By Britt Mooney, Crosswalk.com
We spend roughly one-third of our lives sleeping, based on a common eight-hour-a-night standard. Children require far more sleep, and surely most adults get less than eight hours, but sleep is a fundamental need of every man and woman.
Going without sleep is like going without food or water. After a certain amount of time, it becomes deadly.
As people made in the image of God, he has designed us as people who require sleep. God himself rested on the seventh day of Creation. Sleep is part of our mental, emotional, and physical health.
Certainly, since this has been by God’s design, the Bible has much to say about sleep. And like food and water, the passages cover the physical, emotional, and spiritual metaphorical aspects of sleep. What does the Bible say about sleep?
Rest and Renewal
The Bible underscores the physical and emotional restorative aspect of sleep, recognizing its importance in maintaining overall well-being and resilience. Throughout the scriptures, we find several references and narratives that emphasize the restorative power of sleep.
From the very beginning, in the creation narrative, God established a pattern of work and rest. In Genesis 2:2-3, we read that “By the seventh day God had finished the work he had been doing; so, on the seventh day he rested from all his work.” This divine example sets the foundation for the importance of rest in human life.
The Bible repeatedly acknowledges God as the provider of rest. In Psalm 23:2, the famous passage says, “He makes me lie down in green pastures; he leads me beside still waters.”
This imagery portrays God as a shepherd who leads His sheep to places of rest and tranquility, ensuring their physical and emotional well-being.
The Bible often portrays sleep as a divine gift, a source of physical and emotional restoration. Psalm 127:2 states, “It is in vain that you rise up early and go late to rest, eating the bread of anxious toil; for he gives to his beloved sleep.”
Here, sleep is characterized as a precious blessing, a time when God bestows rest upon His beloved.
In the context of physical healing, sleep is seen as a critical component of recovery. Proverbs 3:24-26 states,
When you lie down, you will not be afraid; when you lie down, your sleep will be sweet. Do not be afraid of sudden terror or of the ruin of the wicked, when it comes, for the Lord will be your confidence and will keep your foot from being caught.
Sleep, characterized by peace and trust in God, contributes to emotional and physical restoration.
Sleep also plays a vital role in emotional well-being. In the midst of challenging circumstances or emotional turmoil, restful sleep can offer solace and healing.
Psalm 4:8 says, “In peace I will both lie down and sleep; for you alone, O Lord, make me dwell in safety.” This verse highlights the emotional peace and security that sleep can bring, particularly when one places their trust in God.
Trust in God’s Peace
The Bible often employs sleep as a metaphor to convey the idea of trusting in God. This metaphorical usage underscores the notion that just as individuals find physical rest and security in sleep, they can also find spiritual peace and trust in God.
“I lay down and slept; I woke again, for the Lord sustained me.” This verse from Psalm 3:5 encapsulates the theme of trust in God during times of adversity.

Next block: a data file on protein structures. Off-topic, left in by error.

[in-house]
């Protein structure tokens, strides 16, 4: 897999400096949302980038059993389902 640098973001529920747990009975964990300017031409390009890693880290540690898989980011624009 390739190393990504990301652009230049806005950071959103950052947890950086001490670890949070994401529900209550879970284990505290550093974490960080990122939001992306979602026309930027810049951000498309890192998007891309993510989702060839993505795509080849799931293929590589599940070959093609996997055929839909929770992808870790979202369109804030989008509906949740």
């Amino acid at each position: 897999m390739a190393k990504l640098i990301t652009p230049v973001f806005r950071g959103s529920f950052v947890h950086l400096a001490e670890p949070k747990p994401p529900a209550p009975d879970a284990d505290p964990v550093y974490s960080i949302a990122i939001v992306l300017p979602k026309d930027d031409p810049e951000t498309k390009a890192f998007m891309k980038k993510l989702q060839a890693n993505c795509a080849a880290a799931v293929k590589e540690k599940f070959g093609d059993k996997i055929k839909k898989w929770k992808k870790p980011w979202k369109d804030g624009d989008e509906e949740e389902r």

The psalmist’s ability to sleep peacefully, even in the face of dangers and enemies, illustrates unwavering trust in God's protection.
Psalm 4:8 emphasizes the connection between peace, sleep, and trust in God. “In peace I will both lie down and sleep; for you alone, O Lord, make me dwell in safety.”
Trusting in the Lord allows one to lie down in safety and experience peaceful rest. It highlights the idea that when we trust God, we can find emotional and spiritual rest.
Isaiah 26:3 highlights the link between trust in God and perfect peace. “You keep him in perfect peace whose mind is stayed on you because he trusts in you.”
Trusting in the Lord is depicted as a way to maintain a peaceful mind, akin to the tranquility experienced in sleep. The metaphor of God as an everlasting rock signifies stability and security.
In a famous gospel story, Jesus was asleep during a deadly storm. From Matthew 8:24-26: “And behold, there arose a great storm on the sea, so that the boat was being swamped by the waves; but he was asleep. And they went and woke him, saying, ‘Save us, Lord; we are perishing.’ And he said to them, ‘Why are you afraid, O you of little faith?’ Then he rose and rebuked the winds and the sea, and there was a great calm.”
These were extremely experienced fishermen and sailors. Their diagnosis of a deadly storm was legitimate, and they were angry at Jesus like he didn’t care.
Yet Jesus’ peaceful sleep in the middle of a raging storm serves as a metaphor for living by faith, even during trying circumstances.
Christ rebukes the disciples for their fear, and he more than implies their trust in God should have been strong enough to allow them to rest peacefully in the face of danger.
The Bible uses sleep as a metaphor for spiritual indifference or lethargy to convey the idea of spiritual complacency, apathy, or neglect. This metaphor underscores the importance of remaining spiritually vigilant and active rather than becoming spiritually dormant.
In Proverbs 6:9-10, sleep represents laziness and spiritual indifference. “How long will you lie there, o sluggard? When will you arise from your sleep? A little sleep, a little slumber, a little folding of the hands to rest.”